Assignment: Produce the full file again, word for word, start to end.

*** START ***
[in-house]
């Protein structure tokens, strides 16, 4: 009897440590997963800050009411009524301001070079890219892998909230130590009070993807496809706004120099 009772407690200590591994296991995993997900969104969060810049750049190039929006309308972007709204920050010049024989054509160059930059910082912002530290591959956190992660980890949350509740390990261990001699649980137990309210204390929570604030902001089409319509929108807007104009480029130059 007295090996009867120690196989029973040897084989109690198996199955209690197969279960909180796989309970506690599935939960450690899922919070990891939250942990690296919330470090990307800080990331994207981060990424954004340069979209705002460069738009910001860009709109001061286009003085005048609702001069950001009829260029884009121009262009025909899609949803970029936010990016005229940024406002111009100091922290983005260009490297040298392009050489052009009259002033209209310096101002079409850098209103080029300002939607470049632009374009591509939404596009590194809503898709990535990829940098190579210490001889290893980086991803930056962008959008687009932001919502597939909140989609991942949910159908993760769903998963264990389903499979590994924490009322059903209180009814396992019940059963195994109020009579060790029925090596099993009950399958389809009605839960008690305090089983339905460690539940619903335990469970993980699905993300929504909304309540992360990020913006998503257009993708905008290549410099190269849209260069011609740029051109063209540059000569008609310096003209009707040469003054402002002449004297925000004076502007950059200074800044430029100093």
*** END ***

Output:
[in-house]
């Protein structure tokens, strides 16, 4: 009897440590997963800050009411009524301001070079890219892998909230130590009070993807496809706004120099 009772407690200590591994296991995993997900969104969060810049750049190039929006309308972007709204920050010049024989054509160059930059910082912002530290591959956190992660980890949350509740390990261990001699649980137990309210204390929570604030902001089409319509929108807007104009480029130059 007295090996009867120690196989029973040897084989109690198996199955209690197969279960909180796989309970506690599935939960450690899922919070990891939250942990690296919330470090990307800080990331994207981060990424954004340069979209705002460069738009910001860009709109001061286009003085005048609702001069950001009829260029884009121009262009025909899609949803970029936010990016005229940024406002111009100091922290983005260009490297040298392009050489052009009259002033209209310096101002079409850098209103080029300002939607470049632009374009591509939404596009590194809503898709990535990829940098190579210490001889290893980086991803930056962008959008687009932001919502597939909140989609991942949910159908993760769903998963264990389903499979590994924490009322059903209180009814396992019940059963195994109020009579060790029925090596099993009950399958389809009605839960008690305090089983339905460690539940619903335990469970993980699905993300929504909304309540992360990020913006998503257009993708905008290549410099190269849209260069011609740029051109063209540059000569008609310096003209009707040469003054402002002449004297925000004076502007950059200074800044430029100093």